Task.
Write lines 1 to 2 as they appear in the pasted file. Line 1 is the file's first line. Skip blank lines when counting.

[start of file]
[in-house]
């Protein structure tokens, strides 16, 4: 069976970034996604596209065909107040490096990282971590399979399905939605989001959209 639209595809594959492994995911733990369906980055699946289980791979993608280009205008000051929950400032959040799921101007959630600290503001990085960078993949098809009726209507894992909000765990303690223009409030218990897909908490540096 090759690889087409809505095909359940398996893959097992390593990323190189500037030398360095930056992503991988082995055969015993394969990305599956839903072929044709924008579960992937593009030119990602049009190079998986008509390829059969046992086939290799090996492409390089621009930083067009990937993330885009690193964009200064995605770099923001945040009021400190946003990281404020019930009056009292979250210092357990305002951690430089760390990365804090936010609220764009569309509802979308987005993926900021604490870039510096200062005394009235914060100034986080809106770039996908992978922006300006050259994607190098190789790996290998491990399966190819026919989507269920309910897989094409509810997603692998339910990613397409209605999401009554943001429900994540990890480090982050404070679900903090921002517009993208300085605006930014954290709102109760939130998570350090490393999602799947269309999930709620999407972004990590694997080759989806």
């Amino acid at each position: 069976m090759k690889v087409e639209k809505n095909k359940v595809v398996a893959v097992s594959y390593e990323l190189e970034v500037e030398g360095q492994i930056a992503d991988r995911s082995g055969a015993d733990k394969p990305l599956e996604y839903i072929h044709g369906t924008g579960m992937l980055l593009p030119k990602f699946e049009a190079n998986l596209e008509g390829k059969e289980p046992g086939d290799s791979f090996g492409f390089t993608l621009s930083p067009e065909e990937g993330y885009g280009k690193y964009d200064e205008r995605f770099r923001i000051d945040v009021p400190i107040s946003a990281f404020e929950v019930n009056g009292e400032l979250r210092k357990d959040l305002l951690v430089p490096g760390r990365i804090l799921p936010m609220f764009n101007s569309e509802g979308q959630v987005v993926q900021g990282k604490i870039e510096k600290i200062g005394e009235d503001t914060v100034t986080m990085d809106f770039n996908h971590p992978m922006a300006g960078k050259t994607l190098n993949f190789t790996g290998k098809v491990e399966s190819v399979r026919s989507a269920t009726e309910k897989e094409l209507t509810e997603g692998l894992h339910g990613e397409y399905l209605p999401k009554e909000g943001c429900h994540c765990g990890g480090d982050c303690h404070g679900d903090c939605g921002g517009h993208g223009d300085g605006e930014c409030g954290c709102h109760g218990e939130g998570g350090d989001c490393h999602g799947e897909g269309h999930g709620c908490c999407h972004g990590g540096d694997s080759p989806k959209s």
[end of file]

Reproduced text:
[in-house]
């Protein structure tokens, strides 16, 4: 069976970034996604596209065909107040490096990282971590399979399905939605989001959209 639209595809594959492994995911733990369906980055699946289980791979993608280009205008000051929950400032959040799921101007959630600290503001990085960078993949098809009726209507894992909000765990303690223009409030218990897909908490540096 090759690889087409809505095909359940398996893959097992390593990323190189500037030398360095930056992503991988082995055969015993394969990305599956839903072929044709924008579960992937593009030119990602049009190079998986008509390829059969046992086939290799090996492409390089621009930083067009990937993330885009690193964009200064995605770099923001945040009021400190946003990281404020019930009056009292979250210092357990305002951690430089760390990365804090936010609220764009569309509802979308987005993926900021604490870039510096200062005394009235914060100034986080809106770039996908992978922006300006050259994607190098190789790996290998491990399966190819026919989507269920309910897989094409509810997603692998339910990613397409209605999401009554943001429900994540990890480090982050404070679900903090921002517009993208300085605006930014954290709102109760939130998570350090490393999602799947269309999930709620999407972004990590694997080759989806």